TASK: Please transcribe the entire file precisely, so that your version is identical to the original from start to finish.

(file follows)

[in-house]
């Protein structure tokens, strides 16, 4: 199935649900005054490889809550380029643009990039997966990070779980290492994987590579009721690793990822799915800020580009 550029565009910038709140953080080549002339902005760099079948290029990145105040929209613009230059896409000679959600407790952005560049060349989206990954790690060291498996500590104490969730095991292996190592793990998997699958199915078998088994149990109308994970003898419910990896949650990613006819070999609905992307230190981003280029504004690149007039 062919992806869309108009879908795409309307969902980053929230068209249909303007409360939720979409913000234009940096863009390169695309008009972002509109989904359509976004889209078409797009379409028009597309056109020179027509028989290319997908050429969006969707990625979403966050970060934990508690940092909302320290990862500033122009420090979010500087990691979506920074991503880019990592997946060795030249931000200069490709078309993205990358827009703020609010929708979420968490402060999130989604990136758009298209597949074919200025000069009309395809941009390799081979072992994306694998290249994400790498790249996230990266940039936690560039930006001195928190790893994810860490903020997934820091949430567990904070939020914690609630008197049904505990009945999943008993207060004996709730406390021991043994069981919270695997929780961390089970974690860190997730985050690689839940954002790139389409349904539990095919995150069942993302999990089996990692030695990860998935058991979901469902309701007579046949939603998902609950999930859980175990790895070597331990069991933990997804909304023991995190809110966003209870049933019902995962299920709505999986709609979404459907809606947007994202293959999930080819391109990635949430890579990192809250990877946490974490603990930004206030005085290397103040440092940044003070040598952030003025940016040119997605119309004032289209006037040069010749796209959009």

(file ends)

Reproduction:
[in-house]
């Protein structure tokens, strides 16, 4: 199935649900005054490889809550380029643009990039997966990070779980290492994987590579009721690793990822799915800020580009 550029565009910038709140953080080549002339902005760099079948290029990145105040929209613009230059896409000679959600407790952005560049060349989206990954790690060291498996500590104490969730095991292996190592793990998997699958199915078998088994149990109308994970003898419910990896949650990613006819070999609905992307230190981003280029504004690149007039 062919992806869309108009879908795409309307969902980053929230068209249909303007409360939720979409913000234009940096863009390169695309008009972002509109989904359509976004889209078409797009379409028009597309056109020179027509028989290319997908050429969006969707990625979403966050970060934990508690940092909302320290990862500033122009420090979010500087990691979506920074991503880019990592997946060795030249931000200069490709078309993205990358827009703020609010929708979420968490402060999130989604990136758009298209597949074919200025000069009309395809941009390799081979072992994306694998290249994400790498790249996230990266940039936690560039930006001195928190790893994810860490903020997934820091949430567990904070939020914690609630008197049904505990009945999943008993207060004996709730406390021991043994069981919270695997929780961390089970974690860190997730985050690689839940954002790139389409349904539990095919995150069942993302999990089996990692030695990860998935058991979901469902309701007579046949939603998902609950999930859980175990790895070597331990069991933990997804909304023991995190809110966003209870049933019902995962299920709505999986709609979404459907809606947007994202293959999930080819391109990635949430890579990192809250990877946490974490603990930004206030005085290397103040440092940044003070040598952030003025940016040119997605119309004032289209006037040069010749796209959009």